Membership sites and online courses have become even more popular in the wake of COVID-19. It was out of necessity at first. With coaches, trainers and educators unable to do things in-person, virtual alternatives were the only option.
Membership and learning management system (LMS) plugins have been popular on WordPress for years. 2020 pushed it over the top. You can fulfill both with WooCommerce and a combination of add-ons, but it might be more than you need.
If you’re looking to build a membership site or online course and aren’t interested in the broader eCommerce capabilities of WooCommerce, you can turn to purpose-built plugins like MemberPress or LearnDash. These platforms will be more of a turnkey solution for what you need.
Price: Varies depending on the plugin/platform
Complexity: Varies depending on the plugin/platform
Good for: Building paid membership sites & online courses
12. Form builders
I’m including form builders on this list because they’re incredibly flexible – it just takes some ingenuity on your part. Instead of using an out-of-the-box solution, you’re building a bespoke solution of your own.
The more powerful premium form plugins like Gravity Forms, Formidable Forms, Ninja Forms and WP Forms all include extensions for handling online payments. By combining online payments with other capabilities, e.g. dynamic field population in Gravity Forms, it’s almost like you’re building a custom application without writing any code.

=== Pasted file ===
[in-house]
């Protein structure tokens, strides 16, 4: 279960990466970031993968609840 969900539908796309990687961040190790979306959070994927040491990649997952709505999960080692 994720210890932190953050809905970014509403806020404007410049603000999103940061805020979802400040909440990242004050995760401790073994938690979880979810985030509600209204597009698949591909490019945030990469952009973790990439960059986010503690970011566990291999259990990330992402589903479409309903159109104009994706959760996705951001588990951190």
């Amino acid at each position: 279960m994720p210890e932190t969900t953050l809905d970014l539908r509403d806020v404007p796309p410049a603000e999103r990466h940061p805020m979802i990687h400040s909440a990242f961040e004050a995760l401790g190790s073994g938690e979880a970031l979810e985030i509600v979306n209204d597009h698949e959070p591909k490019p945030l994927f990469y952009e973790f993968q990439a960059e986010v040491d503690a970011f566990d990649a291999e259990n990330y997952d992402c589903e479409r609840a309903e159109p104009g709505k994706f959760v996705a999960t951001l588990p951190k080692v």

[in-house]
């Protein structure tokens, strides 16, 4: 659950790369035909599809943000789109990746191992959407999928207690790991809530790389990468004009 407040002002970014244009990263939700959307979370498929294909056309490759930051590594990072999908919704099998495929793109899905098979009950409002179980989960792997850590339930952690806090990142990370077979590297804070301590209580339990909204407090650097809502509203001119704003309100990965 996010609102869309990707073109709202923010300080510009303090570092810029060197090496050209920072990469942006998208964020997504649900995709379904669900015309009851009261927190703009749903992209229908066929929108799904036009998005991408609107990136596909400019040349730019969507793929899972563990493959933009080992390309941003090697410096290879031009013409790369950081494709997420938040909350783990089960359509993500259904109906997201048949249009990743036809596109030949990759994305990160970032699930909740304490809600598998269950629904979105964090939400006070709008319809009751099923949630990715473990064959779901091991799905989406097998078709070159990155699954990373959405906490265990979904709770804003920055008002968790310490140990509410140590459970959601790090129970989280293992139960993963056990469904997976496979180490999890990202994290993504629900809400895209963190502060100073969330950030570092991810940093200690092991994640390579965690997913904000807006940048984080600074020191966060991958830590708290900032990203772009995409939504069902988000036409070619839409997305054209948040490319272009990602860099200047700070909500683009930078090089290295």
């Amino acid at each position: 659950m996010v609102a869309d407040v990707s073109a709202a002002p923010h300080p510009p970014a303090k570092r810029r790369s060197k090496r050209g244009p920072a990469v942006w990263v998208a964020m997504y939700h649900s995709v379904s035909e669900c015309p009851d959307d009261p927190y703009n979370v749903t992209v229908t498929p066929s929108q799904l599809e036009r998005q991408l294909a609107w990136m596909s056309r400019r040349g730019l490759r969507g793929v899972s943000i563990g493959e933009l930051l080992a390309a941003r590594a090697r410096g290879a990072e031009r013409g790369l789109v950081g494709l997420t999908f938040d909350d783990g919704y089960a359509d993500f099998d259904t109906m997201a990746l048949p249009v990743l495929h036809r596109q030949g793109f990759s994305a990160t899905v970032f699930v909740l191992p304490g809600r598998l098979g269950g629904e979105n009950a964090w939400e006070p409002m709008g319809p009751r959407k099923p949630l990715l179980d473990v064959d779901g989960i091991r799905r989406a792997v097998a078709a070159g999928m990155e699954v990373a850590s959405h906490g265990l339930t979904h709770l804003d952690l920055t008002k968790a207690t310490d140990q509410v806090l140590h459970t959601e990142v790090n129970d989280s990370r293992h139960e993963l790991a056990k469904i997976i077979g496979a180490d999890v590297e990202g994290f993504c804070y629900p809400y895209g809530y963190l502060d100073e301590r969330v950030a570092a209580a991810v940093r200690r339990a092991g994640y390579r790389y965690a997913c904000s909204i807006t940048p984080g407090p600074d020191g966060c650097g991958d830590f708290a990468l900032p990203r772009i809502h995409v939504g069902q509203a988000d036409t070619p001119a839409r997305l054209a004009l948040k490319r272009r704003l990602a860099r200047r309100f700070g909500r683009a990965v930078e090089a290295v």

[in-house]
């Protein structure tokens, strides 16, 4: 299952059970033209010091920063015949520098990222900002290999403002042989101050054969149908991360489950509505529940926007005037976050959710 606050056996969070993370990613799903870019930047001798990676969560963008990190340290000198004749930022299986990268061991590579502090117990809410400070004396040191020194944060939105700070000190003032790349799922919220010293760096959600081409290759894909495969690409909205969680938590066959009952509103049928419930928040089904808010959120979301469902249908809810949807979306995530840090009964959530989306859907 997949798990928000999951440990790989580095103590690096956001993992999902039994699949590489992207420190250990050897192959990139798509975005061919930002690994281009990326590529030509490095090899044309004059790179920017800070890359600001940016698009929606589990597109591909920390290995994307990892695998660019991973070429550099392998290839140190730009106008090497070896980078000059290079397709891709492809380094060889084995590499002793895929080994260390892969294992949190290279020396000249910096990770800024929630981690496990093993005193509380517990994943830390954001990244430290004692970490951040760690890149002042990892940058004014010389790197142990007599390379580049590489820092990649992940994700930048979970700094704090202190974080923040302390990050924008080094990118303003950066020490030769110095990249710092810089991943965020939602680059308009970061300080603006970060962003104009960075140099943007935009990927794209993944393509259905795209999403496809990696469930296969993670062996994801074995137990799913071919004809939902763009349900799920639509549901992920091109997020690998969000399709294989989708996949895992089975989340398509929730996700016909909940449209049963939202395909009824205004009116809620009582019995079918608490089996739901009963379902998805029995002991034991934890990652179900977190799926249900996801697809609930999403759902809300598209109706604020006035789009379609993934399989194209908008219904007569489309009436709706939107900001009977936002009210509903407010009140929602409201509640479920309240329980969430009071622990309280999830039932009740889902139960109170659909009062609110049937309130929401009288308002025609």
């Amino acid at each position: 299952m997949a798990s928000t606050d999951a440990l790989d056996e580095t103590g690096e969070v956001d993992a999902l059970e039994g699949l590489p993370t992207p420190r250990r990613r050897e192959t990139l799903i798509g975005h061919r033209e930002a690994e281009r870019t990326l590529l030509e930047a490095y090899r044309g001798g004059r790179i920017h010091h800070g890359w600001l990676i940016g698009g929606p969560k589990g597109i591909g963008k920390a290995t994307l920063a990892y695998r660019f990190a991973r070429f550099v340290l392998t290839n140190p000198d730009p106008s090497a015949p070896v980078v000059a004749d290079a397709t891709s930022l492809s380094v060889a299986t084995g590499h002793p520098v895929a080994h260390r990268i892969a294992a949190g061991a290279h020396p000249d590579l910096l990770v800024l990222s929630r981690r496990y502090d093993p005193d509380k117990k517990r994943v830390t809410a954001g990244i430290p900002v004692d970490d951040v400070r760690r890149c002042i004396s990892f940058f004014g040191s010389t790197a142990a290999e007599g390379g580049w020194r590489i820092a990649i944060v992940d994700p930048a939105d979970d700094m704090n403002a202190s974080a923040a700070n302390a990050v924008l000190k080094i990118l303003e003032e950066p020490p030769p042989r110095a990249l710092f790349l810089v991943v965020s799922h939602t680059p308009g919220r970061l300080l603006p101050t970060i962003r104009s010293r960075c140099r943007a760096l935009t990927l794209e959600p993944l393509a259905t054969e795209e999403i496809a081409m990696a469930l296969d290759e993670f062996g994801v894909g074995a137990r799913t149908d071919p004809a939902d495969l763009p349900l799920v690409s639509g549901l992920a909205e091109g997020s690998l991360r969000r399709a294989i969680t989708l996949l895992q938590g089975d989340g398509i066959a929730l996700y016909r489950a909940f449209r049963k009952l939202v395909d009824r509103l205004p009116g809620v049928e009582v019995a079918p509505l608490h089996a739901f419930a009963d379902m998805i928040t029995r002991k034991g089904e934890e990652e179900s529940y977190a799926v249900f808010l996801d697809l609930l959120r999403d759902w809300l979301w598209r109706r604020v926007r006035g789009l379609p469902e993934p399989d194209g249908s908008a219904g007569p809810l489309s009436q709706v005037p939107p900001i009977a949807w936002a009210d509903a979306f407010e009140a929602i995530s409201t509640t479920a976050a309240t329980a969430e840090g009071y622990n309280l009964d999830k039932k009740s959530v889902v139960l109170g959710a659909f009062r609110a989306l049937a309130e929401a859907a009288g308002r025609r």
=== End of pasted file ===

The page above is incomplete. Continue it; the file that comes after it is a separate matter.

Price: Varies depending on the plugin/platform
Complexity: Varies depending on what you’re building
Good for: Building custom solutions
Bottom line: choose what’s best for the project.
We’re big fans of WooCommerce at GoDaddy. That’s why our WordPress eCommerce Hosting plans are powered by WooCommerce, including thousands of dollars worth of premium extensions.
But WooCommerce isn’t your only option.
That’s the beautiful thing about WordPress. You have lots of options to choose from. The same goes for your hosting. You could build a WordPress site on our WordPress Hosting, Business Hosting, cPanel Hosting, VPS Hosting or Dedicated Server plans.
It all depends on what your needs are. Figure those out first, then choose the solution that suits it best.
Looking for more WordPress advice? Ask in the GoDaddy Community.